Singapore’s numerous visual-effects experts have been catering almost exclusively to foreign productions rather than local ones. But that may be changing….
TEXT BY JO TAN
Published on 19 January 2015
TEXT BY JO TAN
For the first time since audiences were underwhelmed by 1998 Singapore superhero VR Man and his powers of virtual-reality projection, local TV has an ambitious new science-fiction series. 2025, now showing on MediaCorp’s Ch 5, features driverless sports cars, super-strength exo-skeletons and laser guns, wielded by stars like Lim Kay Tong and Pamelyn Chee.
“It has got many different types of effects, lots of green-screen scenes,” says Jaymeson Olivero, a computer graphics (CG) generalist at XXX Studios (creators of 2025), who helped materialise futuristic cars, animate robots and composite numbers and images onto walls and windows to make it look like display screens. “I think this is the first time something like this has been done for local TV. Not that you can’t find people to do it — there just isn’t this type of work.”
Indeed, Singapore’s not short on effects experts. Andre Tong is one of several local animators at Lucasfilm Singapore, the local arm of the world’s leading film and TV production company, Lucasfilm. “I’m a graduate from the Jedi Master programme, which gives young artists very relevant training and exposure, and yes, a good number of them are Singaporeans,” says Tong with a grin. He goes on to explain that the apprenticeship programme has young talents learning from the best in the global film industry, working with them on prolific projects.
“In the five years I’ve been working at Lucasfilm, I’ve been privileged to have worked on Rango, Transformers 3 & 4, Avengers, Pacific Rim and Strange Magic. That scene in Avengers, when Iron Man is flying around trying to lose the aliens chasing him, and he goes into a tight tunnel to out-manoeuvre them… I animated that tunnel shot. It’s mine!” says Tong happily.
Several local companies also have a considerable track record when it comes to visual effects. Take Infinite Studios (IS), which not only co-produced HBO’s international TV series Serangoon Road, they also worked on two effects-intensive upcoming Hollywood movies, partly shot at IS sound stages in Singapore and Batam. These massive hangar-like structures measure up to 18,000 sq ft (30,000 sq ft in Batam) and can be transformed into whole different worlds for films and TV via backdrops or green screens. They also boast accompanying backlots, production offices, dressing rooms and equipment rooms.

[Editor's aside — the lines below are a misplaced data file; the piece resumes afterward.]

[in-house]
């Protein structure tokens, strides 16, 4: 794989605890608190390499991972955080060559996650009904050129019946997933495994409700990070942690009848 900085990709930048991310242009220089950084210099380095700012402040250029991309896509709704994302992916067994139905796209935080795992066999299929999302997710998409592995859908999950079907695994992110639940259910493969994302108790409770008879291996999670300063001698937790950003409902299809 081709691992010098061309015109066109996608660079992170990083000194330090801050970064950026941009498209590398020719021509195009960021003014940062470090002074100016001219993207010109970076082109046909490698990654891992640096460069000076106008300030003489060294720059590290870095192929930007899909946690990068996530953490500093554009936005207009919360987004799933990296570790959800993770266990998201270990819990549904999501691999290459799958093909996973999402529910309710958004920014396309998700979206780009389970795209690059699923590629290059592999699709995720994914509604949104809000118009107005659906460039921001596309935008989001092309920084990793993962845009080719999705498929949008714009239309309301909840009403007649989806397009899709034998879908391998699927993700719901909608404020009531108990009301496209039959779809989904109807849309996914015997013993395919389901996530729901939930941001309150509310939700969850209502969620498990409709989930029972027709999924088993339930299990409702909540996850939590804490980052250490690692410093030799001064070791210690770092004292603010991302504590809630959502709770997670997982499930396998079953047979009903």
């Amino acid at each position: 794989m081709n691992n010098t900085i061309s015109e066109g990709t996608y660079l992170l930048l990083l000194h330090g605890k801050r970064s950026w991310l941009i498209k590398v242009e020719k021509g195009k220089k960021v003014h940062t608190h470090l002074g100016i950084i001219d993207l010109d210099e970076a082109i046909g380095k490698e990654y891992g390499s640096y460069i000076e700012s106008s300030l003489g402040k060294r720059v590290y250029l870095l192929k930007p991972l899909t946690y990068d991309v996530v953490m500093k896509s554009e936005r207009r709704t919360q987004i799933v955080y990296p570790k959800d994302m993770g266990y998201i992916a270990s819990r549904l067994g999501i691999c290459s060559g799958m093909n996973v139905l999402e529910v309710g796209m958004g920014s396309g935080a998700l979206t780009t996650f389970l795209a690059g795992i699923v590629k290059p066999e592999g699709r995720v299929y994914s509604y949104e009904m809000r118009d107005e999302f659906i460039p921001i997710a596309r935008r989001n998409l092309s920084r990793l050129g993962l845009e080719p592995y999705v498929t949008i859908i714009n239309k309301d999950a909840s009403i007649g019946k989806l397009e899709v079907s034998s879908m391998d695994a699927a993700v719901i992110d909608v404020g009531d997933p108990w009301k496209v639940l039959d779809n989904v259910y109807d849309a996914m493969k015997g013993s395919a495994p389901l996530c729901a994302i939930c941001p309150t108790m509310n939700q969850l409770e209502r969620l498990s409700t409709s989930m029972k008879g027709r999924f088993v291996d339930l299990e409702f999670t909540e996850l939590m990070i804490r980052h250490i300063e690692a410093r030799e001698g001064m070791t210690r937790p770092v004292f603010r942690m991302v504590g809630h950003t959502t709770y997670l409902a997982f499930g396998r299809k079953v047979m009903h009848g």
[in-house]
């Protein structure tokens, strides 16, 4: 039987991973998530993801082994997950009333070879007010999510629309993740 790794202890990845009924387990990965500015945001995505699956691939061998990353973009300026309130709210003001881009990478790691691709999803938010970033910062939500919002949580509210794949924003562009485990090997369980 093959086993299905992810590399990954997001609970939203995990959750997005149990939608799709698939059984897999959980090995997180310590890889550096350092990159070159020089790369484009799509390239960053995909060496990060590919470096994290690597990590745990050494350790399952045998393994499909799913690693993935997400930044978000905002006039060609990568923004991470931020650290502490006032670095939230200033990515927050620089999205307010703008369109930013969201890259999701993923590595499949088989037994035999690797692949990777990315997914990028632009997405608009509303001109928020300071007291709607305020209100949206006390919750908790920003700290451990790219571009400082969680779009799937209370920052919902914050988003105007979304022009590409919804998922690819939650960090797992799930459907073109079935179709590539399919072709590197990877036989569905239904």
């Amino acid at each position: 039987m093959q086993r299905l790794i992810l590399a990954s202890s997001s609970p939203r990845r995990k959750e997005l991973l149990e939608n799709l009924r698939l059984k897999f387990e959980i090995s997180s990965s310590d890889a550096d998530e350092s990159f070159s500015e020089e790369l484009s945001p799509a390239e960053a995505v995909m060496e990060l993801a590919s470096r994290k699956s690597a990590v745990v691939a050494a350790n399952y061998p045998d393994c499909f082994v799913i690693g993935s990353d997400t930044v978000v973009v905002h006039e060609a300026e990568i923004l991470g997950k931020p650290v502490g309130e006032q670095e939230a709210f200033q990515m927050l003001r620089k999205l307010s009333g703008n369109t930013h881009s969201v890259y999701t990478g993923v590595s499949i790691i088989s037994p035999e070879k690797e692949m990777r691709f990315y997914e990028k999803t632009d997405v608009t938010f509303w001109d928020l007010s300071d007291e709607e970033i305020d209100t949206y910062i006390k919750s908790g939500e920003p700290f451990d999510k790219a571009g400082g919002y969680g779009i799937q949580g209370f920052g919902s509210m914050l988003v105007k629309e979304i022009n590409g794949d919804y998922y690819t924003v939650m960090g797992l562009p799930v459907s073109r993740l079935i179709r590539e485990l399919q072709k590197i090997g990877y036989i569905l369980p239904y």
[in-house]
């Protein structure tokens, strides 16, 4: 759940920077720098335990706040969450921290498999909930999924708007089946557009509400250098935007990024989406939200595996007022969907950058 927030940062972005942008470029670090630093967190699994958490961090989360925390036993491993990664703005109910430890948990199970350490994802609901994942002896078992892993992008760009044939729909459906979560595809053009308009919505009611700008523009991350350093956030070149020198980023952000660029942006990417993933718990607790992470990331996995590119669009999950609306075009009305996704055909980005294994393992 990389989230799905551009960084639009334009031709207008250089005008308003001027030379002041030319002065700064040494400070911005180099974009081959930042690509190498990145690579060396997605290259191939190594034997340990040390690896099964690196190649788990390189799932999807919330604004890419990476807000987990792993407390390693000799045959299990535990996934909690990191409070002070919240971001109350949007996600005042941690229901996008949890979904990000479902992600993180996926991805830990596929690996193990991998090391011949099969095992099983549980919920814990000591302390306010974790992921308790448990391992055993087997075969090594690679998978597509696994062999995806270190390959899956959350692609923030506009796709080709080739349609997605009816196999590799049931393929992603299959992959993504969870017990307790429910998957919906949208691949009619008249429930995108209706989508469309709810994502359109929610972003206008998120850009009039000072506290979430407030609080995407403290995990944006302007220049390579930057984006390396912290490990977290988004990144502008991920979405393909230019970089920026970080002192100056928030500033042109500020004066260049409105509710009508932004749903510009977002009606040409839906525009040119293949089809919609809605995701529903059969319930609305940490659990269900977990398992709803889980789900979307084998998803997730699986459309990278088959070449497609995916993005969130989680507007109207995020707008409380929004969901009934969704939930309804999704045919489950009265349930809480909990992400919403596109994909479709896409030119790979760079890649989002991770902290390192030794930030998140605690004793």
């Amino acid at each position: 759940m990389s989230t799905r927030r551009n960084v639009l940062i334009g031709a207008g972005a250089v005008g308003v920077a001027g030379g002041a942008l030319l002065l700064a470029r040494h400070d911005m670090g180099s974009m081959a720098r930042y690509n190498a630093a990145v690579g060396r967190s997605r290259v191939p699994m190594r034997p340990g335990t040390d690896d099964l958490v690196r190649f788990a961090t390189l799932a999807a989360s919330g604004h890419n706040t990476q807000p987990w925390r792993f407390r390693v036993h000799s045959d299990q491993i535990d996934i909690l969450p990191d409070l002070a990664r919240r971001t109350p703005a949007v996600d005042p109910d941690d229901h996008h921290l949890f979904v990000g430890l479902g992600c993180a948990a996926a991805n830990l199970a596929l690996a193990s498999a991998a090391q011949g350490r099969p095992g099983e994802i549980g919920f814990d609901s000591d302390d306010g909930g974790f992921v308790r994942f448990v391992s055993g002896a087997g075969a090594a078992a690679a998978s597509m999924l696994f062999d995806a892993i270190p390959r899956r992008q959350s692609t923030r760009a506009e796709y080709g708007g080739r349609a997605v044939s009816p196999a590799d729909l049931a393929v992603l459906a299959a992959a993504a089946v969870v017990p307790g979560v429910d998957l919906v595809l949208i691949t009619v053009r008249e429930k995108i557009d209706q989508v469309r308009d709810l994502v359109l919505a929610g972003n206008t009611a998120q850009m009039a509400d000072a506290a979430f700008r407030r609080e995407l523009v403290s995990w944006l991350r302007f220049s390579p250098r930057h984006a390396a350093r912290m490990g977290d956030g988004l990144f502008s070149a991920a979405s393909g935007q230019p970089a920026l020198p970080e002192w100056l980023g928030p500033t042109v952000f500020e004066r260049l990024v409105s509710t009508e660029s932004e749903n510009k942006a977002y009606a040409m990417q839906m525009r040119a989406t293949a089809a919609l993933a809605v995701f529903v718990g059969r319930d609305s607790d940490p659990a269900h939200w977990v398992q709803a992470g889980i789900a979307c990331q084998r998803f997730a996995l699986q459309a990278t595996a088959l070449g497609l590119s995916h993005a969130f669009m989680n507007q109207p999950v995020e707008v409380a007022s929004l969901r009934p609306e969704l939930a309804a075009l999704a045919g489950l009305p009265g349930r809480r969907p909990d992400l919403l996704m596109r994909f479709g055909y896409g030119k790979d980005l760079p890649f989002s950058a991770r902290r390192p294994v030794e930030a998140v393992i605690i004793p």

Says Freddie Yeo, IS Chief Operating Officer, “While the expertise has always been here, the Batam and Singapore sound stages, completed in 2011 and 2014 respectively, have perhaps been a catalyst for visual effects to be done on a bigger scale. In the past, big-budget, effects-intensive projects were hard to shoot in Singapore because there just weren’t facilities available. Now, our sound stages have been shoot locations for 20th Century Fox’s upcoming Agent 47 (starring Zachary Quinto) and Ridley Scott’s upcoming Equals (with Kristen Stewart). Hollywood having a presence here means local talents can come onboard to work on these big projects. In the past few years, our own post-production and visual-effects facility has had the opportunity to create some effects we’re very proud of, like gigantic caves for HBO Asia’s Dead Mine, or merging scenes from old Singapore into the scenes of Serangoon Road.”
IS has also previously created eye-popping effects for local and regional projects, such as Singapore-Indonesia co-production Rumah Dara, a gore film requiring lots of grisly blood-and-death scenes, as well as Gilbert Chan’s Ghost Child, which required a demon baby. But these effects-heavy homegrown projects are in the minority. “Effects need money”, says Yeo. “When investors hear you are doing a Singapore production, their first question will be, can the show travel since the local market is so small? Our actors and directors don’t have that Hollywood appeal yet. If you can’t sell a show to foreign markets, investors won’t give you S$50 million. When you don’t have S$50 million, you can’t do crazy effects. I’m in favour of people aspiring to better effects, though. If you have limited resources, the key is to focus them on your ‘hero shots’ that have the most impact on the story and performance. I admire XXX Studios for going ahead with 2025 because TV budgets can be even lower than film ones. Some of their shots are quite interestingly executed.”
2025 definitely maximised XXX Studios’ resources, which include the can-do Olivero. “I started off as more of an animator with less experience in some aspects of CG. But I learnt on the job since everybody in the small team was helping out with everything.” He also enhances the show in non-digital ways, by doing stunts in 2025’s elaborate fight scenes masterminded by actor/fight choreographer Sunny Pang. “About a year ago, I joined Sunny’s stunt team, Ronin, for fun. Since they were involved in 2025 and I had to be on set anyway to set up and supervise the green screens, I figured, I might as well do the stunts, too.”
Hopefully, doing double-duty to beat budgets will be strictly optional for Olivero’s next effects-intensive local project. Says Yeo, “With more international collaborations and co-productions taking place in Singapore, our actors, creative teams and crew are all getting opportunities to learn from, work with and introduce themselves to world-class film professionals.”
“There’s a lot of cross-selling taking place and a day may come when Singaporeans are big enough names to attract the investments needed for a big-budget, effects-intensive local production. In the meantime, things augur well for the industry.”
2025 airs every Sat, 9.30pm, Ch 5.